Date(s) - 2/25/201411:30 am - 1:30 pm
Energy issues remain at the forefront of the U.S. policy agenda. President Obama credited his “all-of-the-above” energy strategy for moving the U.S. “closer to energy independence than we have been in decades” in his State of the Union address. The continued expansion of domestic energy production raises environmental, economic, and international trade questions.
Other key energy decisions facing the nation will impact economic and environmental policy, including regulations on coal-fired power plants, the Keystone XL, Renewable Fuel Standard (RFS), tax and other preferences to support renewables, nuclear, and fossil fuels, and leasing of federal lands for oil and gas exploration.
Recently, the Marshall Institute released a new report, A Framework for a New U.S. Energy Policy, detailing principles to guide the development of energy policy in the years to come.
On Tuesday, February 25, 2014, the George C. Marshall Institute hosted a panel discussion on policy priorities for U.S. energy policy featuring:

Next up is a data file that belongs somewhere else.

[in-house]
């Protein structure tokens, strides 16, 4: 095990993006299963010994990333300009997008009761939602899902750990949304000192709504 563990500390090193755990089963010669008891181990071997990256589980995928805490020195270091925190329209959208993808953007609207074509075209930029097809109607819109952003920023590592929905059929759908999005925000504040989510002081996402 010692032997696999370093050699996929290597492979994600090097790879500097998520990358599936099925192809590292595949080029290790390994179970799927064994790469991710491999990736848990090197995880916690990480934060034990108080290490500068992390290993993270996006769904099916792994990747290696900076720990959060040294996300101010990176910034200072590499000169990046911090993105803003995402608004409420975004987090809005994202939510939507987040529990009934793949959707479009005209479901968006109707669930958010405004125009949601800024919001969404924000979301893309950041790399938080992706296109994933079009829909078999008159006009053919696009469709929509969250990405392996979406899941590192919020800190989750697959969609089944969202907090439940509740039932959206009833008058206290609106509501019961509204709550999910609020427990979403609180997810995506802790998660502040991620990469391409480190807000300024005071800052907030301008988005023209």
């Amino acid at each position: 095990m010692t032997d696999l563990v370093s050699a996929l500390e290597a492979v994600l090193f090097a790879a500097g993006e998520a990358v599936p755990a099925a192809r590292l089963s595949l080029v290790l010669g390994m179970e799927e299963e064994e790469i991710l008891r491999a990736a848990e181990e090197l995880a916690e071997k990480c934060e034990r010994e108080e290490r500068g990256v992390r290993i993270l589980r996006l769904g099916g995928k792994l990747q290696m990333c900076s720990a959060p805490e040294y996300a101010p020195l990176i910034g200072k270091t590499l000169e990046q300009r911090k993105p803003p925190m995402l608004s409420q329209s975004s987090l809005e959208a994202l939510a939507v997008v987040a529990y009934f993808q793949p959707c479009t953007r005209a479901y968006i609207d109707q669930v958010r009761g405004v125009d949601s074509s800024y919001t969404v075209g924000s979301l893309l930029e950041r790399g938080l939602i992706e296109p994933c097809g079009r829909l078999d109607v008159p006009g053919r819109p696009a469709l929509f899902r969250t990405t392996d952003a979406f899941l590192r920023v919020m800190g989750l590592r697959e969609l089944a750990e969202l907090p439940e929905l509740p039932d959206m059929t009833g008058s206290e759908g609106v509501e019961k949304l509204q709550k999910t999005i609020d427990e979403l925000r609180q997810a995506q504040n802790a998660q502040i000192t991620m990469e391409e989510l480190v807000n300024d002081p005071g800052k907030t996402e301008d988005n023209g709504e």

- William O’Keefe, CEO, The Marshall Institute, and formerly, COO, The American Petroleum Institute. Mr. O’Keefe’s slides are available here.
- Mark Mills, CEO, Digital Power Group; Senior Fellow at the Manhattan Institute; Member of the Board at the Marshall Institute; and author of The Case for Exports: America’s Hydrocarbon Industry Can Revive the Economy and Eliminate the Trade Deficit
- Stephen Eule, Vice President, Institute for 21st Century Energy, U.S. Chamber of Commerce (see the Institute’s new report Energy Works for Us) Mr. Eule’s slides are available here.
Energy Policy Priorities – Identifying Principles and Actions